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Quantum gravity, timelessness, and the contents of thought

  • David Braddon-Mitchell
  • Kristie MillerEmail author
Article
  • 111 Downloads

Abstract

A number of recent theories of quantum gravity lack a one-dimensional structure of ordered temporal instants. Instead, according to many of these views, our world is either best represented as a single three-dimensional object, or as a configuration space composed of such three-dimensional objects, none of which bear temporal relations to one another. Such theories will be empirically self-refuting unless they can accommodate the existence of conscious beings capable of representation. For if representation itself is impossible in a timeless world, then no being in such a world could entertain the thought that a timeless theory is true, let alone believe such a theory or rationally believe it. This paper investigates the options for understanding representation in a three-dimensional, timeless, world. Ultimately it concludes that the only viable option is one according to which representation is taken to be deeply non-naturalistic. Ironically then we are left with two seemingly very unattractive options. Either a very naturalistic motivation—taking seriously a live view in fundamental physics—leads us to a very non-naturalistic view of the mental, or else views in the philosophy of mind partly dictate what is an acceptable theory in physics.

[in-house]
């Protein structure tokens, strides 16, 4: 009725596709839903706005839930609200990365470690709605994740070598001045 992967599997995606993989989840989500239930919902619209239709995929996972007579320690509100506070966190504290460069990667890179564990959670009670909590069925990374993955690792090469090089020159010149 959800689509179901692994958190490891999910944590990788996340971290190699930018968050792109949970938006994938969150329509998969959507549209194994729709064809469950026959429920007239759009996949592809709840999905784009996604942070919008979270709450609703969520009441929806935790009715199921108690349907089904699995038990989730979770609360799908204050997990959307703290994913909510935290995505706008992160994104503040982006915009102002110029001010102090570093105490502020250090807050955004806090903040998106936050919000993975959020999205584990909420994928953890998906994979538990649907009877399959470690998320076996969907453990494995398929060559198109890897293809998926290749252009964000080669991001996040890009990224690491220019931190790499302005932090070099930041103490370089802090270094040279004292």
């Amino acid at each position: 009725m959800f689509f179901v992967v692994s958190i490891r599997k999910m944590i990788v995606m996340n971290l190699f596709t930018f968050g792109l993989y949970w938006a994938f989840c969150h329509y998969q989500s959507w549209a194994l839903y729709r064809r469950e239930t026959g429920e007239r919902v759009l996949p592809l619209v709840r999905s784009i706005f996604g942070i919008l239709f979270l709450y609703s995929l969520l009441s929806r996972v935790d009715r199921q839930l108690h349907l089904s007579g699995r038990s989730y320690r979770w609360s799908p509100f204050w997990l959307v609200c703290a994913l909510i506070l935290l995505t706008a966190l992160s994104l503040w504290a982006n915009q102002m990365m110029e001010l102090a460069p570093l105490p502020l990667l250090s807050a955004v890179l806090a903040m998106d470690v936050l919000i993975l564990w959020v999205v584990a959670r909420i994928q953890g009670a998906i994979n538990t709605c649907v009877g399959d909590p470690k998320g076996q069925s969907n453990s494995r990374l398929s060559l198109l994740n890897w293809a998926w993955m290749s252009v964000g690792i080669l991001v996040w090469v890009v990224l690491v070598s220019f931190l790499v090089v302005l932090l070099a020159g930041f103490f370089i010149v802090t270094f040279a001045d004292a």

Keywords

Time Timeless Timelessness Representation Quantum gravity 

Notes

Acknowledgements

Thanks to Jonathan Tallant, Oliver Pooley, Carlo Rovelli, Jeremy Butterfield, Sam Baron and Adrian Bardon, and participants at the International Association or the philosophy of Time Association (2016) for helpful criticisms and encouragement. The study was funded by Australian Research Council with Grant Nos. DP110100486, FT170100262, DP11010048.

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Copyright information

© Springer Science+Business Media B.V., part of Springer Nature 2018

Authors and Affiliations

  1. 1.Department of Philosophy, The Centre for TimeThe University of SydneySydneyAustralia
  2. 2.Department of PhilosophyThe University of SydneySydneyAustralia

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